"We like to interseed corn at V5 to V6 with three legumes, three brassica and three grasses," says Breitkreutz. "Soybeans are solid seeded, so we have to wait until harvest to plant a cover crop. We seed winter rye into soybean stubble while making the last passes with the combine."

Images courtesy Grant & Dawn Breitkreutz

Grant Breitkreutz pulls every third unit out of his no-till, Krause grain drill and uses it to interseed a 3-3-3 cover crop mix into corn at V5/V6. The three legumes, three brassica and three grasses build soil health and provide valuable fall and early spring grazing for his 180 head cow herd.

Diverse crop rotation

Acres generally are rotated from corn to soybeans and then to winter wheat or winter rye, always with cover crops in between. The winter grains spread out the workload, benefit the soil and allow Breitkreutz to plant a diverse mix of covers for fall grazing. While some of those acres will go back into corn the following year, most will be seeded to an early spring crop of oats, peas and barley.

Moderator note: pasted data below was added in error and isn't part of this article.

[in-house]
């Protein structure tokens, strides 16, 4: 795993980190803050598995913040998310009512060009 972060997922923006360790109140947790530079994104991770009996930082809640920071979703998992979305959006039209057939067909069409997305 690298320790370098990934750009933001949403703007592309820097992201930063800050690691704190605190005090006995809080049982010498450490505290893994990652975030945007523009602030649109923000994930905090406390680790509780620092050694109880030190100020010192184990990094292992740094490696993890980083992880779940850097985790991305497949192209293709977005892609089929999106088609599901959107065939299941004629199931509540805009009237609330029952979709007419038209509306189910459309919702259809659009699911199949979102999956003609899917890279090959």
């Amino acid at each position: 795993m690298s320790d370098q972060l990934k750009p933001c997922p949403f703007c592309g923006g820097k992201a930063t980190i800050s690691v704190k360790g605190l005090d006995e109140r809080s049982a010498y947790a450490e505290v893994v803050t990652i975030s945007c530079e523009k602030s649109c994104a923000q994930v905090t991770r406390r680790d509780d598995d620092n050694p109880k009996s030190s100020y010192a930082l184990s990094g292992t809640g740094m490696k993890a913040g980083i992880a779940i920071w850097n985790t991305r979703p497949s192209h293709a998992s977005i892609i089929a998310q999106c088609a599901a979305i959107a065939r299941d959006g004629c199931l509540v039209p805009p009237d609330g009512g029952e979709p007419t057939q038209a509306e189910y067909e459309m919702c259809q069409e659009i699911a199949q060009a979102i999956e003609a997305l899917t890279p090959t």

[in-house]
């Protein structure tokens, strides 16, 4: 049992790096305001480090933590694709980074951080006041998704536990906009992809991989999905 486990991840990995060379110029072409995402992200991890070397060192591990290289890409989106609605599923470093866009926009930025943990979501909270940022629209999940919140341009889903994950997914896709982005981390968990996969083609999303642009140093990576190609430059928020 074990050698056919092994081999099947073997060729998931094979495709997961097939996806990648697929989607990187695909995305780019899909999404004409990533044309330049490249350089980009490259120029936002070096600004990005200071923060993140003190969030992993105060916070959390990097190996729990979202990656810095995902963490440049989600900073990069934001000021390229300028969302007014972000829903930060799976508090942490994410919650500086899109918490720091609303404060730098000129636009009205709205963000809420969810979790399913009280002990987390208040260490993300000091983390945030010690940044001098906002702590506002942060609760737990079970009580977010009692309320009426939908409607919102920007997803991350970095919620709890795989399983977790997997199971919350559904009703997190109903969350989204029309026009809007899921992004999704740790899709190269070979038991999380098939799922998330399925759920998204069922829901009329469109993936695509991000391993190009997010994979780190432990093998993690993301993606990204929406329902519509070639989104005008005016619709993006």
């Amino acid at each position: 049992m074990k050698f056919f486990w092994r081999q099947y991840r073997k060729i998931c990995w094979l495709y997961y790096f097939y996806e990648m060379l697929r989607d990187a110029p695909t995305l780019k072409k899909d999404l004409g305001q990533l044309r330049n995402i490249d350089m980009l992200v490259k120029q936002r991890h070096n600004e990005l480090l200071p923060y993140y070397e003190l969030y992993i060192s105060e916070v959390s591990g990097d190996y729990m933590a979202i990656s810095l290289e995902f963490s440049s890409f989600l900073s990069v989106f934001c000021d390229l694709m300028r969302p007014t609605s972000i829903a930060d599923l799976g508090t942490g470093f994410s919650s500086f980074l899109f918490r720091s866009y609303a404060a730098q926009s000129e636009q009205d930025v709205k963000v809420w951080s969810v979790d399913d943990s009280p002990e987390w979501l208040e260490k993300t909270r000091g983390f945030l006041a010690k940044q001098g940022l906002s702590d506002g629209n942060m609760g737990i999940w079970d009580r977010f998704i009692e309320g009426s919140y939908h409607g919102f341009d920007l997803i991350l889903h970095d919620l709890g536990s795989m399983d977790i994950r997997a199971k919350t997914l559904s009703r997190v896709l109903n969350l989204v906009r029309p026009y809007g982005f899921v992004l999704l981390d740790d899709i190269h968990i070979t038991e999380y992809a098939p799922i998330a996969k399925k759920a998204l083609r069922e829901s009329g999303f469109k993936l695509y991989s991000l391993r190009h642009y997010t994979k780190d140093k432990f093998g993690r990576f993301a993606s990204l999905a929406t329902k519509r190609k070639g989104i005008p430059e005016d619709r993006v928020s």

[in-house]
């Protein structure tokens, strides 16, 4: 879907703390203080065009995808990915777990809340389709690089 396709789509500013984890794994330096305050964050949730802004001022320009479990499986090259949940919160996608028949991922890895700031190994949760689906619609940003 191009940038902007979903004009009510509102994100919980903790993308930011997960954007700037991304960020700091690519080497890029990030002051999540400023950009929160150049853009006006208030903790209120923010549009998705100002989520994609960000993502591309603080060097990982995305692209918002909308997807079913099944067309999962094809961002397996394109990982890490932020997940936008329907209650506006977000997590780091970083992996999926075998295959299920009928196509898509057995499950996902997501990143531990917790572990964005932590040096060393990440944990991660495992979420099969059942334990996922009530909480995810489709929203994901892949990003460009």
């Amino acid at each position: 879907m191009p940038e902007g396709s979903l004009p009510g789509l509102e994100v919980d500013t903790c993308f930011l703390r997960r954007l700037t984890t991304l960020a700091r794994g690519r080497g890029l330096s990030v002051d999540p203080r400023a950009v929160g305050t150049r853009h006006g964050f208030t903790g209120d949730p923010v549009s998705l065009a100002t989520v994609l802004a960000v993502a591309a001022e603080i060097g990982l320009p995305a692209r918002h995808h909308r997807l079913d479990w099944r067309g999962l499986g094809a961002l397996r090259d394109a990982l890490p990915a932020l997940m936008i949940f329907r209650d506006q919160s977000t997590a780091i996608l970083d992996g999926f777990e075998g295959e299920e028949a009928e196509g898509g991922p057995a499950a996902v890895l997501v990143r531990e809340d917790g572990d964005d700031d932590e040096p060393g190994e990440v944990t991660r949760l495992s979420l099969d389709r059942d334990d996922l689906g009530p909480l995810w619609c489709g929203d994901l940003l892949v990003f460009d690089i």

Winter grains are harvested as grain, but the spring grains are cut for silage or hay. Those acres are replanted to a full-season, mixed bag of as many as 17 species of legumes, brassicas, grasses and more. Breitkreutz will add sunflowers for their deep roots and buckwheat to attract pollinators. While he weans his calves on these acres in the fall, his return is calculated on more than just pounds gained by the calves.

Images courtesy Grant & Dawn Breitkreutz

Corn is planted green in standing cereal rye. Grant and Dawn Breitkreutz aim for maximum biomass before terminating with a burndown and Dual after the corn germinates, but before it emerges. The combination of Dual and heavy thatch mulch gets the credit for weed free corn. If necessary, Clarity serves as a clean-up treatment.

Key to every cover crop mix is seeding some varieties that overwinter. Breitkreutz depends on the thick thatch left after burndown to help hold down weeds, reduce herbicide inputs and capture nitrogen from legume cover crops and manure spread the previous year. He credits the allelopathic rye in the mix for keeping waterhemp out of the fields.

Soybean acres get a single pass of Flexstar Fusion, while corn usually receives nothing beyond Dual applied with the burndown to the cover crop. Breitkreutz waits five days after planting corn to terminate the rye.

"We've had really good luck doing this the past five years," says Breitkreutz. " If necessary, we may come back with some Clarity."

No seed traits needed